does anyone have a diagram for the SF: AC pad hack? It would be a ton of help. Thanx.
Yeah I serioulsy need it too!!!
Well last night i was soldering cables then but my stick won’t work?? I think i fucked up while soldering… Can anyone see what I did wrong?? Did I even ground it right?? Hope someone can plz help me out.
I dunno but you’ve got a seriously DIRTY keyboard!!!
it looks like you soldered each connection to both sides of where the button connects.
This means you’ve got the whole pad shorted out, at each button there are two halves that are connected when the button is pushed, it appears you’ve connected those two halves with solder.
Anyway, if you trace each half, one of them will join up with the other half of other buttons, this is your ground, the OTHER half is what you need to solder to, but without joining the ground half to it.
I found it easier to trace the non ground circuit to where there is a small point by itself which you can solder to.
Yeah I fixed it last night. Thx anyways!
Glad you got it sorted, used the same pad in my custom stick, didn’t wanna post a picture to explain because it’s a bit messy, will make my next one a bit neater for showing off.
Yeah the inside of my stick looks like shit. But the Mas case dosen’t look half bad.
Sounds to me like you folks need to invest in a cheap multi-tester.
Plugging un-tested pad hacks into your consoles is a sure-fire way of blowing your console’s controller ports.
You’re playing with fire if you don’t test padhacks with a multi-tester FIRST.
Can you give me a link to said multitester so that I may purchase one?
I’ve done a lot of pad hacks but I haven’t ever used a multitester, I think it sounds like a worthwile investment. I don’t know anything about them though.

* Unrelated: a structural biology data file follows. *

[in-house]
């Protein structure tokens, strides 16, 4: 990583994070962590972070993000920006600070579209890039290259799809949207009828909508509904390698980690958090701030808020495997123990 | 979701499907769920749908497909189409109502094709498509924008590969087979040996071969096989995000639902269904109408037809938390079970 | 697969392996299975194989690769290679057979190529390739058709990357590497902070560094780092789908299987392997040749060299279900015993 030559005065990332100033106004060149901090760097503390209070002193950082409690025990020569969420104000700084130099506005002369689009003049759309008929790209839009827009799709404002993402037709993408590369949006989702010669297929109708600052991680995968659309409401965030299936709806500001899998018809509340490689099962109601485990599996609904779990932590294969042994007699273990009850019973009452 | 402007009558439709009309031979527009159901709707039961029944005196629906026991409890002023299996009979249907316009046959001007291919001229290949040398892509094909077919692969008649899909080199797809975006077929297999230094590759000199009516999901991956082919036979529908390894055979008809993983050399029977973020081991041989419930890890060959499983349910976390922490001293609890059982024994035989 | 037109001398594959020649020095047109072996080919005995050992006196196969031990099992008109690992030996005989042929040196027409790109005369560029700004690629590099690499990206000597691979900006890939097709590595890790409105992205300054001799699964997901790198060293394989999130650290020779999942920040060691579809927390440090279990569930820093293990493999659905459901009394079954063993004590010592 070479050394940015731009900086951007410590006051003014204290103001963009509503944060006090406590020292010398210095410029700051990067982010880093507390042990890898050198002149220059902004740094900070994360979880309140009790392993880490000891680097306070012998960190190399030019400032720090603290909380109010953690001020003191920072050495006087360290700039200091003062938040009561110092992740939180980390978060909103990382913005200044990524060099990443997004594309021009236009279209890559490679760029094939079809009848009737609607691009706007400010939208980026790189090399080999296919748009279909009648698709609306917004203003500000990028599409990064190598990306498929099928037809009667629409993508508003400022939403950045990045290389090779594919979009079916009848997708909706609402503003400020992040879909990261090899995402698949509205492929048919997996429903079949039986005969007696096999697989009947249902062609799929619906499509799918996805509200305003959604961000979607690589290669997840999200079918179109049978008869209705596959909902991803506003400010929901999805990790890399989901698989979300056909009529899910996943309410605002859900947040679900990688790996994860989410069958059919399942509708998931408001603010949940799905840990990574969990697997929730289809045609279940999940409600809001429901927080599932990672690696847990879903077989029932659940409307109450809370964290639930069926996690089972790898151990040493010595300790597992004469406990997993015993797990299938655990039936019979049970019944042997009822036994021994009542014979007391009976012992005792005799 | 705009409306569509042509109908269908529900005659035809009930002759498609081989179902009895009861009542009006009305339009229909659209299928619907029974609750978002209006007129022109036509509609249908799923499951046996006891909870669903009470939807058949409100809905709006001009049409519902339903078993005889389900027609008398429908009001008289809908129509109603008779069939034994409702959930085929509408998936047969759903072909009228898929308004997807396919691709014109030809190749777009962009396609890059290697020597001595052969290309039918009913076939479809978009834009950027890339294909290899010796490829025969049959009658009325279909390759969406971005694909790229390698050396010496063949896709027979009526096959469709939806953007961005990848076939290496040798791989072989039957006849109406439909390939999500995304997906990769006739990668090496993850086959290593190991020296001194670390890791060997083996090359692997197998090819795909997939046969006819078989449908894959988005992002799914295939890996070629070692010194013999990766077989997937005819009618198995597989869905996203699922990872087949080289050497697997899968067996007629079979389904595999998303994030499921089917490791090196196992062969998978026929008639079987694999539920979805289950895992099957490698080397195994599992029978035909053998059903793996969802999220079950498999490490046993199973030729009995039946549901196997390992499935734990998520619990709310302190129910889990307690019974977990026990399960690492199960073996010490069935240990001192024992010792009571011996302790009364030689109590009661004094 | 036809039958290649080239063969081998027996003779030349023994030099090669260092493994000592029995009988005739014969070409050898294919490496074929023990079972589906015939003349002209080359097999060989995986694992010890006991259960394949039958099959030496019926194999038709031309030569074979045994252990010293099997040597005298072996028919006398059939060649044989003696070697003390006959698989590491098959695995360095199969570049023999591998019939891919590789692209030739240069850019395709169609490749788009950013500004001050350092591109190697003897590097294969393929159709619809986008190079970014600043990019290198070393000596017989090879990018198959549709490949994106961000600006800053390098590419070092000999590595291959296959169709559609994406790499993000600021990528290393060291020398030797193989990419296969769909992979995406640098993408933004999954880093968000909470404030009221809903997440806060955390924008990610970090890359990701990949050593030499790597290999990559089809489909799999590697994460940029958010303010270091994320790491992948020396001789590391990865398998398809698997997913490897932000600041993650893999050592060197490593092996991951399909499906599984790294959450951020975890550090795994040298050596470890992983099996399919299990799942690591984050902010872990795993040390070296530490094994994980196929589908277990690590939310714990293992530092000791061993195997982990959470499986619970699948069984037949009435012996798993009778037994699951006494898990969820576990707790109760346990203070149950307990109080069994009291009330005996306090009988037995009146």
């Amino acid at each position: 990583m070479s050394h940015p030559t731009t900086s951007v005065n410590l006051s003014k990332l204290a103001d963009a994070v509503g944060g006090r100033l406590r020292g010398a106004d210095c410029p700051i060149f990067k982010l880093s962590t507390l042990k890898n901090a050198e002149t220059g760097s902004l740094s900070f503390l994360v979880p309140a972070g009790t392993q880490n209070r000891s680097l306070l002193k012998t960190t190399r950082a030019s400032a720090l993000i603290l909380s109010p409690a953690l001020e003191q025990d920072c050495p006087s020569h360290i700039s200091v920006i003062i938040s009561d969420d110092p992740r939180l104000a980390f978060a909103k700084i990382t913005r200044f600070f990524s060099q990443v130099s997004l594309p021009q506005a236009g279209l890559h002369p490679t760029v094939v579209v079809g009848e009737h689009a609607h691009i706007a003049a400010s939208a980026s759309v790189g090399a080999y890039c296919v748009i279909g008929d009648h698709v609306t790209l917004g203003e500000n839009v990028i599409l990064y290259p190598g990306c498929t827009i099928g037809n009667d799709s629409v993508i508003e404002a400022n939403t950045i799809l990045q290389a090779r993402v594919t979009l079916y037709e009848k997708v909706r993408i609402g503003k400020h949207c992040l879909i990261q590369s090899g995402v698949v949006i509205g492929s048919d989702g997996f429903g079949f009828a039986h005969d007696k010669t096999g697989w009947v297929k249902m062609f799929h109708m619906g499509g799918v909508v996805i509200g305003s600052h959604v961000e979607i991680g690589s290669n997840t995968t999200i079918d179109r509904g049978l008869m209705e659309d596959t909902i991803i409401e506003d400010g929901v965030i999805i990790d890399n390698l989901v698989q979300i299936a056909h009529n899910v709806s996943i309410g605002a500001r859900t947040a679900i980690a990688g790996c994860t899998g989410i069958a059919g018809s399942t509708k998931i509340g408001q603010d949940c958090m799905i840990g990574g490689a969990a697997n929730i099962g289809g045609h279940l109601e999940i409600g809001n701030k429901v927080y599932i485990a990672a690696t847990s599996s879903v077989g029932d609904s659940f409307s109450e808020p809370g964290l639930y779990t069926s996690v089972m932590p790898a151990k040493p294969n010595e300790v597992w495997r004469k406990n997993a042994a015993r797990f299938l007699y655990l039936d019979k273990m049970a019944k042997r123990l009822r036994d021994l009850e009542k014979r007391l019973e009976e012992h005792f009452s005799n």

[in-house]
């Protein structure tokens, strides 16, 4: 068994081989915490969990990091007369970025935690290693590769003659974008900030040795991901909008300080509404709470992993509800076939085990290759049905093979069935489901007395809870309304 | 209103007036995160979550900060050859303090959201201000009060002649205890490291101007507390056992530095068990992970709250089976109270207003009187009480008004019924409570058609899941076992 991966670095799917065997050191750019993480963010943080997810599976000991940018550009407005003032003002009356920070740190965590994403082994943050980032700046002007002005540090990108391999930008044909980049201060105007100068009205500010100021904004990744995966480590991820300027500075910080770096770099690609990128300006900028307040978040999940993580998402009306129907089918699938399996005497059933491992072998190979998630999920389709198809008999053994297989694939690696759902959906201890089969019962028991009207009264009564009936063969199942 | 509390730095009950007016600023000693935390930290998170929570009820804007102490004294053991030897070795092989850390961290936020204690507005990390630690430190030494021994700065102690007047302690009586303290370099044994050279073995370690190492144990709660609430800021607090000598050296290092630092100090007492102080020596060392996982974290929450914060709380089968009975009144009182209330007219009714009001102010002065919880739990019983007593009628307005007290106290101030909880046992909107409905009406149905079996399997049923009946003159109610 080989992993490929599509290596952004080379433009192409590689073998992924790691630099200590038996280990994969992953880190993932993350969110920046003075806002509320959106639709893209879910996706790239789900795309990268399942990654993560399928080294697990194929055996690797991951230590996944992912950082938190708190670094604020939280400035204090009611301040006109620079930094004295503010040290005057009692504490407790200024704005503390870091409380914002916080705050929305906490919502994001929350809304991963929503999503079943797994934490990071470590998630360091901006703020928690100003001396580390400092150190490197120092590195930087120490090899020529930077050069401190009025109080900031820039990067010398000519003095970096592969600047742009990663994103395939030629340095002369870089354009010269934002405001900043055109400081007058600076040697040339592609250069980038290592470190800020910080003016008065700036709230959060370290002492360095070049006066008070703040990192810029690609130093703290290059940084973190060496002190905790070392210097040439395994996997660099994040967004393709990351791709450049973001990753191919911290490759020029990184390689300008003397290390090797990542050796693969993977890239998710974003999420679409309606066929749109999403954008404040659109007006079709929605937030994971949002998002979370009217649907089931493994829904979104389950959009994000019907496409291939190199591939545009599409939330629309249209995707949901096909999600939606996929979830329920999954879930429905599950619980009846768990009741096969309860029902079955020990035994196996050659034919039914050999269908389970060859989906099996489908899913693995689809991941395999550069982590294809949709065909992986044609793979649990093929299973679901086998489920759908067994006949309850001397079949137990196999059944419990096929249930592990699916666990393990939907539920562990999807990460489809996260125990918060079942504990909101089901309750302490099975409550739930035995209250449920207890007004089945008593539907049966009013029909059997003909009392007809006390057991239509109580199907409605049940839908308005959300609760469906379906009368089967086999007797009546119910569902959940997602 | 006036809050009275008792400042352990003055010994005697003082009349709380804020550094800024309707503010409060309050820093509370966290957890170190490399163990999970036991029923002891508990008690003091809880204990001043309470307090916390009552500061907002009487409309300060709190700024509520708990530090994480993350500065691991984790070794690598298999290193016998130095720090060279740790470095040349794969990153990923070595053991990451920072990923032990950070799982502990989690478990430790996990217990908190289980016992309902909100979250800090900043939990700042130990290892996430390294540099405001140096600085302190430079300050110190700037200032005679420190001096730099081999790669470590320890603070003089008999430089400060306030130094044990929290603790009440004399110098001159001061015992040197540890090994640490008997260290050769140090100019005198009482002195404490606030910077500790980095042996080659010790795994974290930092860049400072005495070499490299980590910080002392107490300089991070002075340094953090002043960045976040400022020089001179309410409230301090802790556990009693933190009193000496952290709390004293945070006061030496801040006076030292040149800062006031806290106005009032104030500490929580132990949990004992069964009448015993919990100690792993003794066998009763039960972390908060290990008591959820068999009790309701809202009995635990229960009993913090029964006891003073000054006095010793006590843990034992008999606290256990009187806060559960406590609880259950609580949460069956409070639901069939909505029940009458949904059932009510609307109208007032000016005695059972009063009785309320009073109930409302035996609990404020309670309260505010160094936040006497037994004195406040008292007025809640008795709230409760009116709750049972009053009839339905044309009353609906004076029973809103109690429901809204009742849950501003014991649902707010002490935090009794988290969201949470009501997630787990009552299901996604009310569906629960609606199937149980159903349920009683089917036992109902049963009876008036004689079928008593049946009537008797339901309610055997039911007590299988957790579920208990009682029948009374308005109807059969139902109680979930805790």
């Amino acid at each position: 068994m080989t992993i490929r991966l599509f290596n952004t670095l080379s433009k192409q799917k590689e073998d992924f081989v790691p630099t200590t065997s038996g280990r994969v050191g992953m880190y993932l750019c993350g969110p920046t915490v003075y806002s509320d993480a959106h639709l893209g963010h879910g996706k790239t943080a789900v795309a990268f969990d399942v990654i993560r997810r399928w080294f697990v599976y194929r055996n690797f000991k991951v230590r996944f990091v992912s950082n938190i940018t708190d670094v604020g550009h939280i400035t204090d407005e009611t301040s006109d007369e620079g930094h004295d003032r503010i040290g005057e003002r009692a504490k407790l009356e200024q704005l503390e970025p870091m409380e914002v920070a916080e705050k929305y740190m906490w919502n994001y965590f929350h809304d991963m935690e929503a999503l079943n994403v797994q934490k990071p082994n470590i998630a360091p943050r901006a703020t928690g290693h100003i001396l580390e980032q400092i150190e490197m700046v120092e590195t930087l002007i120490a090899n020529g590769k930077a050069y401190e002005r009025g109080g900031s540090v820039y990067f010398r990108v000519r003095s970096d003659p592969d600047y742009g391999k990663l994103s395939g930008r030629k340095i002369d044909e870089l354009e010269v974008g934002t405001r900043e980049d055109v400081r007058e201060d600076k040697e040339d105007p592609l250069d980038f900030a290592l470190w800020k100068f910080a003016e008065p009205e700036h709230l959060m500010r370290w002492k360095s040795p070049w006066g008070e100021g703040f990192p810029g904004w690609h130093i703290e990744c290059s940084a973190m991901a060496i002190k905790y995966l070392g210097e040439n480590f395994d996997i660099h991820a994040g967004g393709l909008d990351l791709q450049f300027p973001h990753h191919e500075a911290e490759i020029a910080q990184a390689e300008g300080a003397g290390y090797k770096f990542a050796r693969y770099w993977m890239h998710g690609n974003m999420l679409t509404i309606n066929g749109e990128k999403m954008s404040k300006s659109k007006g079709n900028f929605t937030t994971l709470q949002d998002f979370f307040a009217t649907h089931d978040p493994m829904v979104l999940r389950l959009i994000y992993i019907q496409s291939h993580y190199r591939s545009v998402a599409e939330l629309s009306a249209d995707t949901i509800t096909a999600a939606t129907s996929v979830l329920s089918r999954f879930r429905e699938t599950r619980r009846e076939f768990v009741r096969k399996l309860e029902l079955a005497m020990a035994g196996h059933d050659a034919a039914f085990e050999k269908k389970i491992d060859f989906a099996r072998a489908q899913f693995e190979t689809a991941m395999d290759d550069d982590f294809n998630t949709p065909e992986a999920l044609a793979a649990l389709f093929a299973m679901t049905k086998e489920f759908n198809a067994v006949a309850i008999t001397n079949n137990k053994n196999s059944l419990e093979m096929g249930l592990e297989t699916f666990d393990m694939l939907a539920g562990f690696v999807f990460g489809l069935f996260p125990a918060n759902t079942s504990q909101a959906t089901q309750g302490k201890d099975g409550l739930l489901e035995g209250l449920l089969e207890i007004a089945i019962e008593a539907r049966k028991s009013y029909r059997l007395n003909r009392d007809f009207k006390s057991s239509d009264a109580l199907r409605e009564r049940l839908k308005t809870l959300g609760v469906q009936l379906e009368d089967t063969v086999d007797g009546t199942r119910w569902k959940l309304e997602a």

I’m in Australia, but most electronics shops will stock them.
Funnily enough, that yellow model in the Wikipedia link is the exact model I have!
Called Multi-testers or multi-meters they’ll measure anything electronic - voltage, ampage, resistence, capacitence, etc, etc. Any good electronics or hobby shop will sell them. For pad hacking, you shouldn’t need to go spending hundreds of dollars on a high-end model. One of these cheapy sub-$20 is more than enough. We don’t need micro-amp sensitive readouts to tell us if there’s a short somewhere on a gamepad hack. :lol:
Testing a pad hack for shorts is pretty easy. Set the multi-meter to resistence check (the little Ohm symbol). 1 is 100% resistence (open/broken circuit). 0 is no resistence (closed/complete circuit). Touch your two probes together and watch the value change.
Now touch one probe on your common ground point. Run around the PCB and touch all of your other solder points without pushing any buttons on your stick. If at any time you see the resistence value drop, it means there’s a short somewhere and you’ve made a soldering whoopsie. Do the same for the other microswitch points at the PCB level (ie: X button to O button points, etc, etc).
Likewise, go around and test each of your buttons/joysticks/microswitches after you’ve connected them to the pad at the PCB level for on/off functionality. You’ll quickly see if you’ve shorted any buttons out. Put the probe on the PCB at the common ground point, and at your button/stick’s connection point. Actuate the microswitch (ie: push and hold the button you are testing) and see if the multi-meter tells you the circuit was completed
If you’re hacking a good quality pad, they generally have a small fuse in them. If you do something wrong and plug these into a console, at worst you’ll blow the fuse. On cheaper pads (which is what I use) you run the risk of blowing something inside the console, which is not good news.
It does all sound a bit “the end of the world is nigh”. Generally speaking a short will just end up in either the wrong signal or no signal at all being sent to the console and no damage being done. But I prefer to live life on the safe side, and not take chances with my expensive toys.